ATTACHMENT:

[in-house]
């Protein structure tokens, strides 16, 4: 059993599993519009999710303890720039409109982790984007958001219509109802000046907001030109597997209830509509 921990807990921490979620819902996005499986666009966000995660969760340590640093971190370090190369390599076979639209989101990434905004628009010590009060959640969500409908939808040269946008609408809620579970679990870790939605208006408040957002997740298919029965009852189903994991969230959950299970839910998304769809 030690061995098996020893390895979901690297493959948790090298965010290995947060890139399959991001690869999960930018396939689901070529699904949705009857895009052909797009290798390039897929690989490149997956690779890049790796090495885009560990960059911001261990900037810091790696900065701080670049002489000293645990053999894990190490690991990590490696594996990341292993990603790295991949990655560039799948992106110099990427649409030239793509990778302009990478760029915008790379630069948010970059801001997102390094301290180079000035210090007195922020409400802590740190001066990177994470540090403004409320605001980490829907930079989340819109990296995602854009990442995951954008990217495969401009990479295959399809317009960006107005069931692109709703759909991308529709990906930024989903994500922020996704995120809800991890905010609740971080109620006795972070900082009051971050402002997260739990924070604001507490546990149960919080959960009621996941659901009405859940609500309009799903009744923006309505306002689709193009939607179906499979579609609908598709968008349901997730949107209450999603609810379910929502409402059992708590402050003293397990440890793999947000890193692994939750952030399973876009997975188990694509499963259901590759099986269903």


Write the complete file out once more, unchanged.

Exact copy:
[in-house]
């Protein structure tokens, strides 16, 4: 059993599993519009999710303890720039409109982790984007958001219509109802000046907001030109597997209830509509 921990807990921490979620819902996005499986666009966000995660969760340590640093971190370090190369390599076979639209989101990434905004628009010590009060959640969500409908939808040269946008609408809620579970679990870790939605208006408040957002997740298919029965009852189903994991969230959950299970839910998304769809 030690061995098996020893390895979901690297493959948790090298965010290995947060890139399959991001690869999960930018396939689901070529699904949705009857895009052909797009290798390039897929690989490149997956690779890049790796090495885009560990960059911001261990900037810091790696900065701080670049002489000293645990053999894990190490690991990590490696594996990341292993990603790295991949990655560039799948992106110099990427649409030239793509990778302009990478760029915008790379630069948010970059801001997102390094301290180079000035210090007195922020409400802590740190001066990177994470540090403004409320605001980490829907930079989340819109990296995602854009990442995951954008990217495969401009990479295959399809317009960006107005069931692109709703759909991308529709990906930024989903994500922020996704995120809800991890905010609740971080109620006795972070900082009051971050402002997260739990924070604001507490546990149960919080959960009621996941659901009405859940609500309009799903009744923006309505306002689709193009939607179906499979579609609908598709968008349901997730949107209450999603609810379910929502409402059992708590402050003293397990440890793999947000890193692994939750952030399973876009997975188990694509499963259901590759099986269903």